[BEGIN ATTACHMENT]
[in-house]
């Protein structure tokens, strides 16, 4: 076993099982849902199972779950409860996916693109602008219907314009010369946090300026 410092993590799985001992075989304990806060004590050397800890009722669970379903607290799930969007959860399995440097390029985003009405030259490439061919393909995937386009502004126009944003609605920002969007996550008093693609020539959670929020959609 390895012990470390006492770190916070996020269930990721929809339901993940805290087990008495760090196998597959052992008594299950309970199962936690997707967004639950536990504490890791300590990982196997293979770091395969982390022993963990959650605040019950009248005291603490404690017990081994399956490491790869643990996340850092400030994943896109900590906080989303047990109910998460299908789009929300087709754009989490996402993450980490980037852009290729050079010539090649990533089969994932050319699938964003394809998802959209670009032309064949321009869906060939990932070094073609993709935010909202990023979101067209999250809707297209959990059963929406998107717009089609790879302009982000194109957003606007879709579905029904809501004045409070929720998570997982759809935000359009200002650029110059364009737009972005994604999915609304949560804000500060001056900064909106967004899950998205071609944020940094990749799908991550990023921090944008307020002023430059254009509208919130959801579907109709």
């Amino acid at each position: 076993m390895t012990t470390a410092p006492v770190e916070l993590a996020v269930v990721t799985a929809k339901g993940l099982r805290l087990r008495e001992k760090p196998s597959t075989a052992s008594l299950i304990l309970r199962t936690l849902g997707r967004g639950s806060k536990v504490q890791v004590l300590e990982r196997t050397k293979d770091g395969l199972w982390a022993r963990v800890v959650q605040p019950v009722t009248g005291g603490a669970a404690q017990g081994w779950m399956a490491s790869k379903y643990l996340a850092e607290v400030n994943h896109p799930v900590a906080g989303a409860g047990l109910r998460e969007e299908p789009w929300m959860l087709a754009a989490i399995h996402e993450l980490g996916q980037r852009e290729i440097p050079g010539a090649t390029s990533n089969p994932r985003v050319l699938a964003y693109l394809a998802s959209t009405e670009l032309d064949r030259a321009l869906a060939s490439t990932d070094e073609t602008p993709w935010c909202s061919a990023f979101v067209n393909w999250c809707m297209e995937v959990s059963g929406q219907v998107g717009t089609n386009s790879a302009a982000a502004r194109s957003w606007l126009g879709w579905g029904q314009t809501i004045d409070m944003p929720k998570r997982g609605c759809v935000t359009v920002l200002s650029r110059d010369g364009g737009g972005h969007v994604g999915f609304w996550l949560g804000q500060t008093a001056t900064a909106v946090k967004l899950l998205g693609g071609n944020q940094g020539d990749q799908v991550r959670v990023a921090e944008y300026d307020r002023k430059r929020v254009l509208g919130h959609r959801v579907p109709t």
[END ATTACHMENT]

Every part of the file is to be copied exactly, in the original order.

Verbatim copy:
[in-house]
């Protein structure tokens, strides 16, 4: 076993099982849902199972779950409860996916693109602008219907314009010369946090300026 410092993590799985001992075989304990806060004590050397800890009722669970379903607290799930969007959860399995440097390029985003009405030259490439061919393909995937386009502004126009944003609605920002969007996550008093693609020539959670929020959609 390895012990470390006492770190916070996020269930990721929809339901993940805290087990008495760090196998597959052992008594299950309970199962936690997707967004639950536990504490890791300590990982196997293979770091395969982390022993963990959650605040019950009248005291603490404690017990081994399956490491790869643990996340850092400030994943896109900590906080989303047990109910998460299908789009929300087709754009989490996402993450980490980037852009290729050079010539090649990533089969994932050319699938964003394809998802959209670009032309064949321009869906060939990932070094073609993709935010909202990023979101067209999250809707297209959990059963929406998107717009089609790879302009982000194109957003606007879709579905029904809501004045409070929720998570997982759809935000359009200002650029110059364009737009972005994604999915609304949560804000500060001056900064909106967004899950998205071609944020940094990749799908991550990023921090944008307020002023430059254009509208919130959801579907109709």
């Amino acid at each position: 076993m390895t012990t470390a410092p006492v770190e916070l993590a996020v269930v990721t799985a929809k339901g993940l099982r805290l087990r008495e001992k760090p196998s597959t075989a052992s008594l299950i304990l309970r199962t936690l849902g997707r967004g639950s806060k536990v504490q890791v004590l300590e990982r196997t050397k293979d770091g395969l199972w982390a022993r963990v800890v959650q605040p019950v009722t009248g005291g603490a669970a404690q017990g081994w779950m399956a490491s790869k379903y643990l996340a850092e607290v400030n994943h896109p799930v900590a906080g989303a409860g047990l109910r998460e969007e299908p789009w929300m959860l087709a754009a989490i399995h996402e993450l980490g996916q980037r852009e290729i440097p050079g010539a090649t390029s990533n089969p994932r985003v050319l699938a964003y693109l394809a998802s959209t009405e670009l032309d064949r030259a321009l869906a060939s490439t990932d070094e073609t602008p993709w935010c909202s061919a990023f979101v067209n393909w999250c809707m297209e995937v959990s059963g929406q219907v998107g717009t089609n386009s790879a302009a982000a502004r194109s957003w606007l126009g879709w579905g029904q314009t809501i004045d409070m944003p929720k998570r997982g609605c759809v935000t359009v920002l200002s650029r110059d010369g364009g737009g972005h969007v994604g999915f609304w996550l949560g804000q500060t008093a001056t900064a909106v946090k967004l899950l998205g693609g071609n944020q940094g020539d990749q799908v991550r959670v990023a921090e944008y300026d307020r002023k430059r929020v254009l509208g919130h959609r959801v579907p109709t």